The TPMS warning light is shaped like an upside-down horseshoe with tire tread on the bottom and an exclamation point in the middle. It is typically a yellow indicator light, and when it comes on, it means that your tires do not have the optimal amount of pressure in them.
When this light comes on, the best thing to do is stop driving and check the pressure of each of your tires using a tire pressure gauge. Compare the pressures with the recommended PSI level from your manufacturer. You should be able to find the PSI information on the vehicle’s door jamb, or in the manual, which you should keep in the vehicle.
Generally, the indicator light will come on when the tire has low pressure. This could simply be because of the temperature of the air causing a temporary change to the tire’s air pressure. However, it could also be due to something far more serious, such as damage to the tire.
You should keep in mind that overinflating your tires can be a problem, too. This could also cause the sensor light to appear. This is also why you should always then check the tires with a tire pressure gauge to see whether they are over or underinflated.
If you are driving and you notice that the TPMS light comes on and stays on, then it means that one or more of your tires is at a low-pressure level. You will want to get off the road as soon as possible and have the pressure checked in each of your tires to see where the problem might be. If you have a tire pressure gauge, you can check the pressure yourself.
When you find the tire (or tires) with low pressure, add some more air to them to get the pressure back up to where it belongs. Often, this is all you will need to do to fix the light.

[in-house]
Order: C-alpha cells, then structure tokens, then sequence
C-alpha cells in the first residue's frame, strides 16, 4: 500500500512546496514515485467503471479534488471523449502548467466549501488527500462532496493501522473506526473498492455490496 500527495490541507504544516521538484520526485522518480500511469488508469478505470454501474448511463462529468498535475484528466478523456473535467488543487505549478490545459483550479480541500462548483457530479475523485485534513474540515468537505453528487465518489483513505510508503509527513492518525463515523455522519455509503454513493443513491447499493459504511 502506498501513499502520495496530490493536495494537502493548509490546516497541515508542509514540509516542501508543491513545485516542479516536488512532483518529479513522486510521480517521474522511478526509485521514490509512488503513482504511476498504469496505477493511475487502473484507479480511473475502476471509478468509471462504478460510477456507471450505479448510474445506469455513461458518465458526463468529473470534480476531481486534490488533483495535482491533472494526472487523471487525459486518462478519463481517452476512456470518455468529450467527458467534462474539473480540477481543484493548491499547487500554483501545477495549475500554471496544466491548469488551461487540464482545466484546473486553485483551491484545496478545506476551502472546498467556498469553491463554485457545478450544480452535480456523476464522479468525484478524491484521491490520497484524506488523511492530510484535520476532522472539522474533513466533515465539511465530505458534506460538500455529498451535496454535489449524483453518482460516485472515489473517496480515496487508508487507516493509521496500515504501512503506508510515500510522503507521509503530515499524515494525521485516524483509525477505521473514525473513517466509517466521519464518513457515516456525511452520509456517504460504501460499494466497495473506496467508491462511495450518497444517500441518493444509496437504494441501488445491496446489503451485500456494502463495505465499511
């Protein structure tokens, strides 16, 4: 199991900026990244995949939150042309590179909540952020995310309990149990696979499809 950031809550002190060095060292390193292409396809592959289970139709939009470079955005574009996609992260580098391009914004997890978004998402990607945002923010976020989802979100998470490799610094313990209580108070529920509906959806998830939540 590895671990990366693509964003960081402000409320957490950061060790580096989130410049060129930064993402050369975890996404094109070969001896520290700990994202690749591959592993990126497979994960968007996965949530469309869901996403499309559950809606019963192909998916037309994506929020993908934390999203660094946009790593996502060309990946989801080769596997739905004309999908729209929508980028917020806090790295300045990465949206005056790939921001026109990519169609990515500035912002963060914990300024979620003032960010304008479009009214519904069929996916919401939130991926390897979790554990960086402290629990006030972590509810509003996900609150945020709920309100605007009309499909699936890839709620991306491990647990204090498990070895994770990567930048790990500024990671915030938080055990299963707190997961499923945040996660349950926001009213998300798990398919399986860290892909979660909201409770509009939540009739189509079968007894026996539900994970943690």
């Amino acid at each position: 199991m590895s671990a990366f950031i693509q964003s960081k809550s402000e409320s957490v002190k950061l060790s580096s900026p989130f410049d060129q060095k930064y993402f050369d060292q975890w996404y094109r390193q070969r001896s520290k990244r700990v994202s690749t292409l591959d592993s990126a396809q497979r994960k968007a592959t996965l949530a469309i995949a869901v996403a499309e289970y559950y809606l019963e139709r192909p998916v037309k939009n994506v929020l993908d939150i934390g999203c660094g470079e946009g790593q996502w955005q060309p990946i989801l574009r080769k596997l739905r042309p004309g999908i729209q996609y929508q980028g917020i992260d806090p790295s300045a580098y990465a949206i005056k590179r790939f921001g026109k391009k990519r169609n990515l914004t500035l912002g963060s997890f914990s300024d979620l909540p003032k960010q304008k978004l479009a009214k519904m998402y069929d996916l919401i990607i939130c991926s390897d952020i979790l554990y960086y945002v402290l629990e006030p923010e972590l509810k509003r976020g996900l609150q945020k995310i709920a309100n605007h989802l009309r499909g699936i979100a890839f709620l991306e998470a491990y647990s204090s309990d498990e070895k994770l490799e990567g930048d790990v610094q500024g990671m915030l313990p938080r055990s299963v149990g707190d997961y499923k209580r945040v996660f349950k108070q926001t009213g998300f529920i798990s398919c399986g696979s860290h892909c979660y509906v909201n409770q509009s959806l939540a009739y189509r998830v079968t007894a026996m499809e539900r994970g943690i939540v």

However, if there is a leak in the tire or an issue with the sensor, the light will go off again, generally in a day or two. If this happens, you should be sure to take the vehicle to a mechanic to have it examined.
Sometimes, the tire pressure is starting to get near the level that is going to trigger an alert. At that point, changes in the air temperature could cause changes to the pressure in the tires, which means the lights will go on and off as the temperature changes.
You most often see this happening overnight when the temperature drops. The light may turn on and then go off during the daytime because the pressure rises with the temperature. Once again, using a gauge will help. It will let you know whether your air pressure in the tires is near the cusp of being considered low. If it is, just add some more air to get to the manufacturer’s recommended PSI. This should stop the issues with the TPMS light.
Often, when you get in your vehicle and turn it on, all of the lights will turn on and then off. However, if you notice that the TPMS light starts to flash for between 60 and 90 seconds each time you start your car and then stays on, it is an indicator that you need to get the TPMS checked. You will want to take it to a mechanic to have it inspected, as it means it is not functioning properly. Until it is fixed, it will not be able to warn you about having low tire pressure.
Until you get it repaired, you will want to check the pressure in the tires yourself, using the tire pressure gauge we mentioned before. Add air to the tires if needed.
When putting air in your tires, make sure that you use the recommended PSI and not the level that’s listed on the tire sidewall. The number on the sidewall is the maximum inflation level that the tire can hold. If you put in that much air, it could cause the vehicle to have a rough, bumpy ride. There is also a greater risk of the tire blowing out when it is overinflated like that.